Wednesday, December 2, 2020

Smart Blonde (1937)

Smart Blonde, which came out in 1937, was the first of nine Warner Brothers B-movies featuring the Morning Herald’s ace girl reporter Torchy Blane. Glenda Farrell played the title rôle in all but two of these films. And in all but two films Barton MacLane played her partner in crime-solving, Lieutenant Steve McBride.

Fitz Mularkey (Addison Richards) is a sports promoter who also owns a night club. Surprisingly he has a reputation for honesty. Now he’s decided to sell all these enterprises to his old friend Tiny Torgenson (Joseph Crehan), who is also regarded as an honest man. Obviously there’s not much of a story here for an ace girl reporter to get her teeth into. That all changes when Tiny Torgenson gets gunned down in broad daylight. Now it looks like there could be a swell story in this after all.

Torchy’s pal (well actually her boyfriend) Homicide Lieutenant Steve McBride (Barton MacLane) is the investigating officer but Torchy intends to be in on the case as well. McBride doesn’t really mind and he doesn’t have a choice anyway. He’s smart enough to know that there’s no stopping Torchy when she smells a big story.

The obvious suspect is Fitz’s right-hand man Chuck Cannon (Max Wagner). Chuck packs a rod and he’s hot-headed and he’s made it clear that he doesn’t want Fitz to sell out. But it soon appears that Fitz might be a suspect as well. Or there’s torch singer Dolly Ireland (Winifred Shaw), who’s in love with Fitz and isn’t pleased that he intends to marry socialite Marcia Friel. His proposed marriage to Marcia is the reason he’s selling up, so Dolly could have a motive. And then there’s a bunch of hoodlums who want to take over Fitz’s sporting interests.

Steve McBride has his theories. Torchy thinks he has no chance of cracking the case without her help, but then she doesn’t think he could solve any case without her. And naturally she’s right. Of course if McBride had any sense he’d just marry her. Torchy has plans to make that happen. She just can’t help loving the big palooka.

The source material was a series of short stories by pulp writer Frederick Nebel (who wrote hardboiled crime and also some great aviation adventure stories featuring very disreputable adventurers Gales and McGill). In Nebel’s original stories McBride was the hero and he had a male sidekick. Turning the sidekick into a woman and making her the central character works pretty well.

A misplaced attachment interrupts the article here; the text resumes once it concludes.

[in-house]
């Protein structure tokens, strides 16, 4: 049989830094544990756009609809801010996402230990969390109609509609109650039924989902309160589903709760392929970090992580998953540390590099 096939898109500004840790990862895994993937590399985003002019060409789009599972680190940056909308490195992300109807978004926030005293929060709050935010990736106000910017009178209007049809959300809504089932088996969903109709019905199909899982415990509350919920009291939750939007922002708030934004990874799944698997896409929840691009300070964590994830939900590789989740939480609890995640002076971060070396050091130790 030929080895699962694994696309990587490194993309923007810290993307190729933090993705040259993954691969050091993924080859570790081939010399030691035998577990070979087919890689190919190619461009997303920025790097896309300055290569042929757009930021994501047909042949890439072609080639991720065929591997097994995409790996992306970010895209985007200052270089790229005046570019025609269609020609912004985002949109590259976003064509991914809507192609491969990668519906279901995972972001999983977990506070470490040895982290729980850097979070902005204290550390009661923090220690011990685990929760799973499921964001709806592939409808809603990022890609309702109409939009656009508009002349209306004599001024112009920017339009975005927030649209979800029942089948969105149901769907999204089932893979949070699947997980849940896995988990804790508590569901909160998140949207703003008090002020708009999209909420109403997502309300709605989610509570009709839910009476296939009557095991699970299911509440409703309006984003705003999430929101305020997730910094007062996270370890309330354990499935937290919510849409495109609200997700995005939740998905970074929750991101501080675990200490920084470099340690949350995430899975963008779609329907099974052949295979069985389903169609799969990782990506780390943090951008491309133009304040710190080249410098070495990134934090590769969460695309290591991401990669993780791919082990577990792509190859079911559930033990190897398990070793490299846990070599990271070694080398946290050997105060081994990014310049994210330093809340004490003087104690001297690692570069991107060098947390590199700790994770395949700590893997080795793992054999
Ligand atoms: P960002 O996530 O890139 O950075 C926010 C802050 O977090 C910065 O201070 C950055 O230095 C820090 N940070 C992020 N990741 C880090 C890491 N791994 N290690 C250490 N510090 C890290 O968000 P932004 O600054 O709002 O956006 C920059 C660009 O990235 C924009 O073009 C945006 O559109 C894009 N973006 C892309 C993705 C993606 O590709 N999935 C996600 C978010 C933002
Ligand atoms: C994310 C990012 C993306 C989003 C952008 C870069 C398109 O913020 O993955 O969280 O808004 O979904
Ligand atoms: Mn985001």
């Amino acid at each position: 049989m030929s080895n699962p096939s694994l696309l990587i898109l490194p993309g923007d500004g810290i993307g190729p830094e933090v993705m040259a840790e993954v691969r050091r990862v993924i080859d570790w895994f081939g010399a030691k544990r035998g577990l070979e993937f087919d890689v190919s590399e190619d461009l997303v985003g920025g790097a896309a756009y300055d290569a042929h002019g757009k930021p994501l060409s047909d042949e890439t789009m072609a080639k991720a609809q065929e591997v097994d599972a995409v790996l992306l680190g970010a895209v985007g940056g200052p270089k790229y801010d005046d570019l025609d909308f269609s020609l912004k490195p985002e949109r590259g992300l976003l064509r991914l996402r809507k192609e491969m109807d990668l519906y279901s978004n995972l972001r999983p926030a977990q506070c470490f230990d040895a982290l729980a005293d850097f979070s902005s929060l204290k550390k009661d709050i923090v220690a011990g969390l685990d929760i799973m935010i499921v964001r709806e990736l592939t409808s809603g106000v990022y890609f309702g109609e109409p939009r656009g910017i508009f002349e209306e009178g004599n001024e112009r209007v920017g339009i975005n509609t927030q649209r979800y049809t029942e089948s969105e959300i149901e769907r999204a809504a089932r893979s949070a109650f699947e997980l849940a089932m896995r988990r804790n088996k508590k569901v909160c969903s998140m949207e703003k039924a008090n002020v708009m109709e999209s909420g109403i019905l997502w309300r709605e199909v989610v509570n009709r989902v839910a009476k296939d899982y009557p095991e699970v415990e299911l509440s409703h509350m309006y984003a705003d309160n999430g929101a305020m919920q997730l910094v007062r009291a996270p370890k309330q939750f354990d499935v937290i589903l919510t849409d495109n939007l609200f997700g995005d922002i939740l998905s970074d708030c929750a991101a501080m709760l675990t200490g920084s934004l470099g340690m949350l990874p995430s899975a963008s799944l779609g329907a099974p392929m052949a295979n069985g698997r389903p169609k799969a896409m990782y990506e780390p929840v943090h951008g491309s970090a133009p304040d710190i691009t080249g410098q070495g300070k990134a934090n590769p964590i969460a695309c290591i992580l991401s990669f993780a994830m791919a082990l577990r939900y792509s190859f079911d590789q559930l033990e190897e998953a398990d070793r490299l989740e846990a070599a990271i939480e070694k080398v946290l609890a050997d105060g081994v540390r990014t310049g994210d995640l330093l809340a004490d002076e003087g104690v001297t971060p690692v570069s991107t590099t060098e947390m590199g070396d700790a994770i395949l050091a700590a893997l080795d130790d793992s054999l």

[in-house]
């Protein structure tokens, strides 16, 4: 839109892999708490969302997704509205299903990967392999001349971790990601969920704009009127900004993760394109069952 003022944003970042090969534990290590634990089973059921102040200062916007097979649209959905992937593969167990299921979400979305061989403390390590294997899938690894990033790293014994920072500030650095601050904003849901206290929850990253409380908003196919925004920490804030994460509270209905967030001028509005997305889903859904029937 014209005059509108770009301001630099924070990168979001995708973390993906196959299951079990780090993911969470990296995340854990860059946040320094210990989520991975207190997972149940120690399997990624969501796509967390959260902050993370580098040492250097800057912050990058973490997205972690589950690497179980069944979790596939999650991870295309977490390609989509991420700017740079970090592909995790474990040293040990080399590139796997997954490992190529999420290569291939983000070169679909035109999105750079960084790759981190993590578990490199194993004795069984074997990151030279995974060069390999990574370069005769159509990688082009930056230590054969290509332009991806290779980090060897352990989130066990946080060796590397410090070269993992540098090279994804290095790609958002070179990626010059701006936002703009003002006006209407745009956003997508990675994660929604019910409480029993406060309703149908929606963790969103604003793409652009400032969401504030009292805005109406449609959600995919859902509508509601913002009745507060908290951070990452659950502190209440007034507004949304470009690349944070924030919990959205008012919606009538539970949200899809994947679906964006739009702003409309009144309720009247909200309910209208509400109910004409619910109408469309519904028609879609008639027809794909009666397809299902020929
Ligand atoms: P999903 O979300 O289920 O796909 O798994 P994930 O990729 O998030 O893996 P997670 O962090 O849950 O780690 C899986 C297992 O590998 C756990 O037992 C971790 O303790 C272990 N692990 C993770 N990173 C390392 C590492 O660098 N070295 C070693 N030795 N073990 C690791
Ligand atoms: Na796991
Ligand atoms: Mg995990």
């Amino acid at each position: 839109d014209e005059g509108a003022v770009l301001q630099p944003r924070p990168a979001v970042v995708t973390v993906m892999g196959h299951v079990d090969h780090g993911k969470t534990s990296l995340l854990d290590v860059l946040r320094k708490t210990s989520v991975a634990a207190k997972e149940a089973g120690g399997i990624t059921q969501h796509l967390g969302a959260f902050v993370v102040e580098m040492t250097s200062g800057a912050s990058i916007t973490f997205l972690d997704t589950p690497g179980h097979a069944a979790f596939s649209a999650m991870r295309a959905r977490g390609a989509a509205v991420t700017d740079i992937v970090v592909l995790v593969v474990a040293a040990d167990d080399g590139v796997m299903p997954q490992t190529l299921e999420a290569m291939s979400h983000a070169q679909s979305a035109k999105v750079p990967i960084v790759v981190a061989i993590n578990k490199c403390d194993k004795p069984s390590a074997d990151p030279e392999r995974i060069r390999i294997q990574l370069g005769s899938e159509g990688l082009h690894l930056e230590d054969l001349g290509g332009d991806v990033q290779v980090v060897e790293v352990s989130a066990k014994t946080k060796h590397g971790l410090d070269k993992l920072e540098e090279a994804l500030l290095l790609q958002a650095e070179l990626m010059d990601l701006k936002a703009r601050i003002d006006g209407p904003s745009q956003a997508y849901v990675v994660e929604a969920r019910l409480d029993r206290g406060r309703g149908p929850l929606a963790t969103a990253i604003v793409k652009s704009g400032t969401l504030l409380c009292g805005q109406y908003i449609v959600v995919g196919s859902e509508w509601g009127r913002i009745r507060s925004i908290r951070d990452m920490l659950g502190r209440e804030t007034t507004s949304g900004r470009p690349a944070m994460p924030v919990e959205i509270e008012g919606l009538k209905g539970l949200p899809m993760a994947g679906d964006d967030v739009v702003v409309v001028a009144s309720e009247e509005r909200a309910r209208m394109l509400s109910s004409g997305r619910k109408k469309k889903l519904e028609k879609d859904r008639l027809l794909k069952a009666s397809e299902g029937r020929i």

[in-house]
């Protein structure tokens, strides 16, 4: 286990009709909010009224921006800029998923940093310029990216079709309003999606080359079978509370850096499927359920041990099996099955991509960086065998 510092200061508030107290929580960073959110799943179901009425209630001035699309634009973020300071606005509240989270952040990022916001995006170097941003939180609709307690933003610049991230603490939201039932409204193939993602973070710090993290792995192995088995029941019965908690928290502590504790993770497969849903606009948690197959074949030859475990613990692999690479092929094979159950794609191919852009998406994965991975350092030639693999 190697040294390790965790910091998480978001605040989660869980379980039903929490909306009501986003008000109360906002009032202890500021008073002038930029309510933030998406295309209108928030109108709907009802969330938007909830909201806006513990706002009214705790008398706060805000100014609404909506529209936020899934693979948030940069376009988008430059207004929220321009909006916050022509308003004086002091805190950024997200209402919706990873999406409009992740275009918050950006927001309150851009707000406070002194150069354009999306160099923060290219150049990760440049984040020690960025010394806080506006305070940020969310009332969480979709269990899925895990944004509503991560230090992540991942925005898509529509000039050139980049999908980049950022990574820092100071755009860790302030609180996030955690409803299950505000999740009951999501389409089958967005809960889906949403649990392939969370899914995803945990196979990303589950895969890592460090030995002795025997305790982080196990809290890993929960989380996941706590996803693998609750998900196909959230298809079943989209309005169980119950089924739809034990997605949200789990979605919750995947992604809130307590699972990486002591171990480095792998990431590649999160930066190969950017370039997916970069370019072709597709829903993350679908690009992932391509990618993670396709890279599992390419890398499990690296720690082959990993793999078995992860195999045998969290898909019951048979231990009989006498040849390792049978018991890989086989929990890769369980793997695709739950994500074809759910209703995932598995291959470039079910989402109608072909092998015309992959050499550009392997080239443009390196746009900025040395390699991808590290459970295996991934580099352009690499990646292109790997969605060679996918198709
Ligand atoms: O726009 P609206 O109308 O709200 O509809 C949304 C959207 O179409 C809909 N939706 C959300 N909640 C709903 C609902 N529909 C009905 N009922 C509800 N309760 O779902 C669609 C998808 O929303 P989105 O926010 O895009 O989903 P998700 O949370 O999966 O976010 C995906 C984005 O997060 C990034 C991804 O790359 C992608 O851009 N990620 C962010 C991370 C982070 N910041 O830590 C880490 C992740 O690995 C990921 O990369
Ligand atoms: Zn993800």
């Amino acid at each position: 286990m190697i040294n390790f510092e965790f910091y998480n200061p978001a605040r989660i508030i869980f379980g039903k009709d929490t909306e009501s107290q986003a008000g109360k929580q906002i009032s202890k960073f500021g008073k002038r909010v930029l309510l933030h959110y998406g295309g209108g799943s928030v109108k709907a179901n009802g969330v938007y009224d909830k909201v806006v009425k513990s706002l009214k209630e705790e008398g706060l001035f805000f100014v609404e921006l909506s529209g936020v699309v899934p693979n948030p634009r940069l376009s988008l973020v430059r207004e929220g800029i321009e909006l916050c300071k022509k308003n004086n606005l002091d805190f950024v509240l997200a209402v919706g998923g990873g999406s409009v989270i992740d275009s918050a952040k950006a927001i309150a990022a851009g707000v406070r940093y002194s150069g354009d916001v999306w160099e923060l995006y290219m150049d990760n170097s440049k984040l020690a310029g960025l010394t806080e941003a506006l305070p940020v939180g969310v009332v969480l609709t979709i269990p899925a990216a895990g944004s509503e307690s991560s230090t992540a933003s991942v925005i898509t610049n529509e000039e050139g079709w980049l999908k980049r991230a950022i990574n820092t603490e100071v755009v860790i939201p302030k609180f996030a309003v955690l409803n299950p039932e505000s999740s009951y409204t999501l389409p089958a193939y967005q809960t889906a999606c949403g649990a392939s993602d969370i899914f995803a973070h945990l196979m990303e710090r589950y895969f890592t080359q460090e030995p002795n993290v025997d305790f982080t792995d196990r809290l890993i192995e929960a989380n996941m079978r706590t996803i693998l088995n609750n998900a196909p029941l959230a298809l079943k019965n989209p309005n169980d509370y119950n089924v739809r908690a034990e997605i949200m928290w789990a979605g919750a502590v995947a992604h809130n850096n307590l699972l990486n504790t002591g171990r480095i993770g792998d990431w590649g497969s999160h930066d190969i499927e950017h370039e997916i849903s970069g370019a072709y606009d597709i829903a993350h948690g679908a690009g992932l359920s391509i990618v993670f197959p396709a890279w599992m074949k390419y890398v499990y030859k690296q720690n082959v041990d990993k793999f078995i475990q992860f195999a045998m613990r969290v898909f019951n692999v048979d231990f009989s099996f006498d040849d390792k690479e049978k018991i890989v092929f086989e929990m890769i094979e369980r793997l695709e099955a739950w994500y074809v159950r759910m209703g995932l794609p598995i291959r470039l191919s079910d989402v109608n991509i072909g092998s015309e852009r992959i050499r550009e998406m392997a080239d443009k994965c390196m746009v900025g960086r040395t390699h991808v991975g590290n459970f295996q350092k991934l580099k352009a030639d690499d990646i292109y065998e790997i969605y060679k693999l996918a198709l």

Glenda Farrell plays Torchy as fast-talking and moderately hardboiled (in a feminine sort of way), in fact Torchy is exactly what you expect a feisty girl reporter to be. Farrell manages this without making her obnoxious or irritating. Farrell was a rising star in the 30s and she’s terrific. Barton MacLane as McBride makes an effective foil for her. They never stop arguing. That’s how you can tell they’re in love.

Jane Wyman as ditzy hat-check girl Dixie adds some surprisingly effective comic relief.

The story is suitably convoluted with multiple twists. Maybe the twists aren’t that difficult to figure out but they come at you so thick and fast that the plot works better than it has any right to. Director Frank McDonald knew how to make B-movies - if there’s a chance the audience might have time to think too much about whether things make sense or not, have someone pull a gun.

All nine films in the series are included in the Warner Archive Torchy Blane DVD set. There’s a very small amount of print damage evident in Smart Blonde and it’s just a tiny bit grainy at times. Personally I think a touch of graininess enhances a black-and-white B-movie. Otherwise the transfer is very good with good contrast. Sound quality is fine.

Smart Blonde is like Torchy Blane herself - fast-talking, brassy, hyperactive, just hardboiled enough, with a knack for wisecracks and fun to spend some time with. It’s no masterpiece, it’s just a B-movie, but it’s an enjoyable B-movie. Recommended, and if you like B-pictures about feisty girl reporters you can upgrade that to highly recommended.

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